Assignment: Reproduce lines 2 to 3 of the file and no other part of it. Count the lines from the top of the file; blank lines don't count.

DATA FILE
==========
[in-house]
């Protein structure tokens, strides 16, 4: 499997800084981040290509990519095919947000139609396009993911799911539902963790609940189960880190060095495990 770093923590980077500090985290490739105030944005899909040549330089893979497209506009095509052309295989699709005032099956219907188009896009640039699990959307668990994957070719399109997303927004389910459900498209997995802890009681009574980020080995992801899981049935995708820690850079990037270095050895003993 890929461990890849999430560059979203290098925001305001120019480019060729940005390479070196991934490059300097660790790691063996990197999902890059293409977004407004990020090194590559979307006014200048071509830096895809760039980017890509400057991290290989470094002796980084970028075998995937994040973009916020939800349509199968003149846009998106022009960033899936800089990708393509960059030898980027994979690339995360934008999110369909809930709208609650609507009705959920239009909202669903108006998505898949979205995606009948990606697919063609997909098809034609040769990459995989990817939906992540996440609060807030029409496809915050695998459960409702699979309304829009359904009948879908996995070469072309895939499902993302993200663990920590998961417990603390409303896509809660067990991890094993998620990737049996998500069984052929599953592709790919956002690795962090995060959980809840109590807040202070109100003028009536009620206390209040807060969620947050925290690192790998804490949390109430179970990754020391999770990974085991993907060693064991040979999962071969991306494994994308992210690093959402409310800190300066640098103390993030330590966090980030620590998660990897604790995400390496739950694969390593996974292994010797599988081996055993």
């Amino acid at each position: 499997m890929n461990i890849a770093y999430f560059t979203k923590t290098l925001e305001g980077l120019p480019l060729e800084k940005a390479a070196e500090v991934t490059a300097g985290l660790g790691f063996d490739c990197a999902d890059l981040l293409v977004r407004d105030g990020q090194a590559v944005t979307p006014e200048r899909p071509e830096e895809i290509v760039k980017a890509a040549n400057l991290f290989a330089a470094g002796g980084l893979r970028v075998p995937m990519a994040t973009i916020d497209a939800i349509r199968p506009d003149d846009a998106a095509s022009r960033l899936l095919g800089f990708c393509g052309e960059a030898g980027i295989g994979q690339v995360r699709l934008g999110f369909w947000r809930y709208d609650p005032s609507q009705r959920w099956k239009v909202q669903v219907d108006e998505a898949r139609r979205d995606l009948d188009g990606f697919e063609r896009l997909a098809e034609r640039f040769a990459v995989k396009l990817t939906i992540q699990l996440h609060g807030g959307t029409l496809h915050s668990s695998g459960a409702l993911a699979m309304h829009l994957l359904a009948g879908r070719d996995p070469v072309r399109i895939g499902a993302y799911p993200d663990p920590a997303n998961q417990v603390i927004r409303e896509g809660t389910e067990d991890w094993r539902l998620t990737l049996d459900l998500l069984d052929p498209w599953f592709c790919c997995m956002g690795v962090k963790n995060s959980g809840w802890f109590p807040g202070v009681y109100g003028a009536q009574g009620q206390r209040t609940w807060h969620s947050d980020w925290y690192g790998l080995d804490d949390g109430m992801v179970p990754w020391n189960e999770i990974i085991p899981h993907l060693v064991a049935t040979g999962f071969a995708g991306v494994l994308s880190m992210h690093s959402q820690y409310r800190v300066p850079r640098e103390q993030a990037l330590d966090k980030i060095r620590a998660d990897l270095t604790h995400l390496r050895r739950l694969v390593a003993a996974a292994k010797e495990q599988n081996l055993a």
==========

């Protein structure tokens, strides 16, 4: 499997800084981040290509990519095919947000139609396009993911799911539902963790609940189960880190060095495990 770093923590980077500090985290490739105030944005899909040549330089893979497209506009095509052309295989699709005032099956219907188009896009640039699990959307668990994957070719399109997303927004389910459900498209997995802890009681009574980020080995992801899981049935995708820690850079990037270095050895003993 890929461990890849999430560059979203290098925001305001120019480019060729940005390479070196991934490059300097660790790691063996990197999902890059293409977004407004990020090194590559979307006014200048071509830096895809760039980017890509400057991290290989470094002796980084970028075998995937994040973009916020939800349509199968003149846009998106022009960033899936800089990708393509960059030898980027994979690339995360934008999110369909809930709208609650609507009705959920239009909202669903108006998505898949979205995606009948990606697919063609997909098809034609040769990459995989990817939906992540996440609060807030029409496809915050695998459960409702699979309304829009359904009948879908996995070469072309895939499902993302993200663990920590998961417990603390409303896509809660067990991890094993998620990737049996998500069984052929599953592709790919956002690795962090995060959980809840109590807040202070109100003028009536009620206390209040807060969620947050925290690192790998804490949390109430179970990754020391999770990974085991993907060693064991040979999962071969991306494994994308992210690093959402409310800190300066640098103390993030330590966090980030620590998660990897604790995400390496739950694969390593996974292994010797599988081996055993």
């Amino acid at each position: 499997m890929n461990i890849a770093y999430f560059t979203k923590t290098l925001e305001g980077l120019p480019l060729e800084k940005a390479a070196e500090v991934t490059a300097g985290l660790g790691f063996d490739c990197a999902d890059l981040l293409v977004r407004d105030g990020q090194a590559v944005t979307p006014e200048r899909p071509e830096e895809i290509v760039k980017a890509a040549n400057l991290f290989a330089a470094g002796g980084l893979r970028v075998p995937m990519a994040t973009i916020d497209a939800i349509r199968p506009d003149d846009a998106a095509s022009r960033l899936l095919g800089f990708c393509g052309e960059a030898g980027i295989g994979q690339v995360r699709l934008g999110f369909w947000r809930y709208d609650p005032s609507q009705r959920w099956k239009v909202q669903v219907d108006e998505a898949r139609r979205d995606l009948d188009g990606f697919e063609r896009l997909a098809e034609r640039f040769a990459v995989k396009l990817t939906i992540q699990l996440h609060g807030g959307t029409l496809h915050s668990s695998g459960a409702l993911a699979m309304h829009l994957l359904a009948g879908r070719d996995p070469v072309r399109i895939g499902a993302y799911p993200d663990p920590a997303n998961q417990v603390i927004r409303e896509g809660t389910e067990d991890w094993r539902l998620t990737l049996d459900l998500l069984d052929p498209w599953f592709c790919c997995m956002g690795v962090k963790n995060s959980g809840w802890f109590p807040g202070v009681y109100g003028a009536q009574g009620q206390r209040t609940w807060h969620s947050d980020w925290y690192g790998l080995d804490d949390g109430m992801v179970p990754w020391n189960e999770i990974i085991p899981h993907l060693v064991a049935t040979g999962f071969a995708g991306v494994l994308s880190m992210h690093s959402q820690y409310r800190v300066p850079r640098e103390q993030a990037l330590d966090k980030i060095r620590a998660d990897l270095t604790h995400l390496r050895r739950l694969v390593a003993a996974a292994k010797e495990q599988n081996l055993a």